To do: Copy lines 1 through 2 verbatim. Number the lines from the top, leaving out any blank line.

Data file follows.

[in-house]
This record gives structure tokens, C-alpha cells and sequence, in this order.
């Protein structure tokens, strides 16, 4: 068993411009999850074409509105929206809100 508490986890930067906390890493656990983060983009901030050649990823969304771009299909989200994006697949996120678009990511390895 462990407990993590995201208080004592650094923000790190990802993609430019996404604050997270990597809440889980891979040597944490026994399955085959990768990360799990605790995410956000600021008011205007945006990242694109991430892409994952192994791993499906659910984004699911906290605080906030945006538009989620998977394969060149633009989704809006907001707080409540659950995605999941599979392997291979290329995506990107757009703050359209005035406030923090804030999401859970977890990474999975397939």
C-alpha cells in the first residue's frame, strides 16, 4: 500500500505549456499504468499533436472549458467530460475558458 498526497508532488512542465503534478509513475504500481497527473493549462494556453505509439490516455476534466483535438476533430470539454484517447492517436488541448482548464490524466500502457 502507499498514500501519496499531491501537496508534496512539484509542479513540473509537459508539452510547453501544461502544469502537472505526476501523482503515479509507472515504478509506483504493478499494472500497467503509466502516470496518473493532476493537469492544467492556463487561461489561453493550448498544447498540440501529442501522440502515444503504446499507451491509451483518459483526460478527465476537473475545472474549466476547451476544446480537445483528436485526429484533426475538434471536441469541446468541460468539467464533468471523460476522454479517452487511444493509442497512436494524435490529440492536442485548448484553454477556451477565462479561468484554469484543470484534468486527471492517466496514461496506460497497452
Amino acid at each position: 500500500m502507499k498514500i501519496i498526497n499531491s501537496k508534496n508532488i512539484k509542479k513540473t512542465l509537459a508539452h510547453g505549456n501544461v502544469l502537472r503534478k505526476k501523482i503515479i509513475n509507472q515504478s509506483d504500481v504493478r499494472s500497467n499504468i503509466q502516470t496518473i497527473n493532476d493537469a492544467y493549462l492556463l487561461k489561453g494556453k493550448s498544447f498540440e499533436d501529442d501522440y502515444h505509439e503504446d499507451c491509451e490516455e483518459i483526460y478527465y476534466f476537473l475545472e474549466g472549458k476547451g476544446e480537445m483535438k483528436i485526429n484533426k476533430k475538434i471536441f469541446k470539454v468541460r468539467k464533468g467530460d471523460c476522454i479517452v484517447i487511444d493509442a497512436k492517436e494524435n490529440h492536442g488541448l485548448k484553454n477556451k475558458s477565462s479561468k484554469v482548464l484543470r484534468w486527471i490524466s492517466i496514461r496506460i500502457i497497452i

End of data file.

[in-house]
This record gives structure tokens, C-alpha cells and sequence, in this order.